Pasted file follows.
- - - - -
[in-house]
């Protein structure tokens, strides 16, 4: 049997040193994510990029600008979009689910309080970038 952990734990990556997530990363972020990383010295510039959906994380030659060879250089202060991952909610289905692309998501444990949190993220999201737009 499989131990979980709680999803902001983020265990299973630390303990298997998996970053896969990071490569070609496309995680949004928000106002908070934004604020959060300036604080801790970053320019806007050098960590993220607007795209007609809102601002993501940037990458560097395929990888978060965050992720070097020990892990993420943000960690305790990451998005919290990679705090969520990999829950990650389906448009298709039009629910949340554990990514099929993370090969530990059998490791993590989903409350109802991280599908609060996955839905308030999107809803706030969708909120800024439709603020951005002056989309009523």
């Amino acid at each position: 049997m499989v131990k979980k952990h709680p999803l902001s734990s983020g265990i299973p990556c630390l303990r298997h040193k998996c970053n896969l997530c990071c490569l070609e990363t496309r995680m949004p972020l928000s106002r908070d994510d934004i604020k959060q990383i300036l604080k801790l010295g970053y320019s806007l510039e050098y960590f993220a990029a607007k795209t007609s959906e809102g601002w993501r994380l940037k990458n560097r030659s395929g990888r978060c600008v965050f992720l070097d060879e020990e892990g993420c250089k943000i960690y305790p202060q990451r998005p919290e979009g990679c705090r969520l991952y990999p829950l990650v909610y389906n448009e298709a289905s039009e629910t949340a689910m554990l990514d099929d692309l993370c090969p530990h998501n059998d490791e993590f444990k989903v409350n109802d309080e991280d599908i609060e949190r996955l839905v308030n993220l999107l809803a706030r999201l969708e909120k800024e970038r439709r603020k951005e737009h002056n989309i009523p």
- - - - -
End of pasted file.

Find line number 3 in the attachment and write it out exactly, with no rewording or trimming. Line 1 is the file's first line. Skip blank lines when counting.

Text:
């Amino acid at each position: 049997m499989v131990k979980k952990h709680p999803l902001s734990s983020g265990i299973p990556c630390l303990r298997h040193k998996c970053n896969l997530c990071c490569l070609e990363t496309r995680m949004p972020l928000s106002r908070d994510d934004i604020k959060q990383i300036l604080k801790l010295g970053y320019s806007l510039e050098y960590f993220a990029a607007k795209t007609s959906e809102g601002w993501r994380l940037k990458n560097r030659s395929g990888r978060c600008v965050f992720l070097d060879e020990e892990g993420c250089k943000i960690y305790p202060q990451r998005p919290e979009g990679c705090r969520l991952y990999p829950l990650v909610y389906n448009e298709a289905s039009e629910t949340a689910m554990l990514d099929d692309l993370c090969p530990h998501n059998d490791e993590f444990k989903v409350n109802d309080e991280d599908i609060e949190r996955l839905v308030n993220l999107l809803a706030r999201l969708e909120k800024e970038r439709r603020k951005e737009h002056n989309i009523p």